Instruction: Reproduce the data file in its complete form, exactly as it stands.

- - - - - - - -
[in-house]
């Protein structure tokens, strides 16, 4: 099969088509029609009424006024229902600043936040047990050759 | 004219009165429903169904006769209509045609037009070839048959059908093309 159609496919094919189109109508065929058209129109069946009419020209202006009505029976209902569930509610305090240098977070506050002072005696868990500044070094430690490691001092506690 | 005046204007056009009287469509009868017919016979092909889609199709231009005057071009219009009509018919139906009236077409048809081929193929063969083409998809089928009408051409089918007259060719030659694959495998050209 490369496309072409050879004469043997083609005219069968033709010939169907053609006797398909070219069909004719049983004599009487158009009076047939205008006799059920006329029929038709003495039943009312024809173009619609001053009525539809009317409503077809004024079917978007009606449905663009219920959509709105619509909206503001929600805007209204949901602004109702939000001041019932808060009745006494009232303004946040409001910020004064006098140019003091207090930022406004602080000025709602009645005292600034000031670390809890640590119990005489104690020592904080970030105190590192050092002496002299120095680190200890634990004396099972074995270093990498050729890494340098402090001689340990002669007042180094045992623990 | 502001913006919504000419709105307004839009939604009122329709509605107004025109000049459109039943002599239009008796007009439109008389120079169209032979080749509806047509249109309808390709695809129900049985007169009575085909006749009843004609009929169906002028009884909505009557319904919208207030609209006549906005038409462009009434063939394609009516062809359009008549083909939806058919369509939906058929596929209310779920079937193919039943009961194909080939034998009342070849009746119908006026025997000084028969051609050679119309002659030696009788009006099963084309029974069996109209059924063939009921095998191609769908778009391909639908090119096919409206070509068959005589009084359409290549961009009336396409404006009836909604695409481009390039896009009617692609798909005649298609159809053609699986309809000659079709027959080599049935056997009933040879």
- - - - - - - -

[in-house]
């Protein structure tokens, strides 16, 4: 099969088509029609009424006024229902600043936040047990050759 | 004219009165429903169904006769209509045609037009070839048959059908093309 159609496919094919189109109508065929058209129109069946009419020209202006009505029976209902569930509610305090240098977070506050002072005696868990500044070094430690490691001092506690 | 005046204007056009009287469509009868017919016979092909889609199709231009005057071009219009009509018919139906009236077409048809081929193929063969083409998809089928009408051409089918007259060719030659694959495998050209 490369496309072409050879004469043997083609005219069968033709010939169907053609006797398909070219069909004719049983004599009487158009009076047939205008006799059920006329029929038709003495039943009312024809173009619609001053009525539809009317409503077809004024079917978007009606449905663009219920959509709105619509909206503001929600805007209204949901602004109702939000001041019932808060009745006494009232303004946040409001910020004064006098140019003091207090930022406004602080000025709602009645005292600034000031670390809890640590119990005489104690020592904080970030105190590192050092002496002299120095680190200890634990004396099972074995270093990498050729890494340098402090001689340990002669007042180094045992623990 | 502001913006919504000419709105307004839009939604009122329709509605107004025109000049459109039943002599239009008796007009439109008389120079169209032979080749509806047509249109309808390709695809129900049985007169009575085909006749009843004609009929169906002028009884909505009557319904919208207030609209006549906005038409462009009434063939394609009516062809359009008549083909939806058919369509939906058929596929209310779920079937193919039943009961194909080939034998009342070849009746119908006026025997000084028969051609050679119309002659030696009788009006099963084309029974069996109209059924063939009921095998191609769908778009391909639908090119096919409206070509068959005589009084359409290549961009009336396409404006009836909604695409481009390039896009009617692609798909005649298609159809053609699986309809000659079709027959080599049935056997009933040879």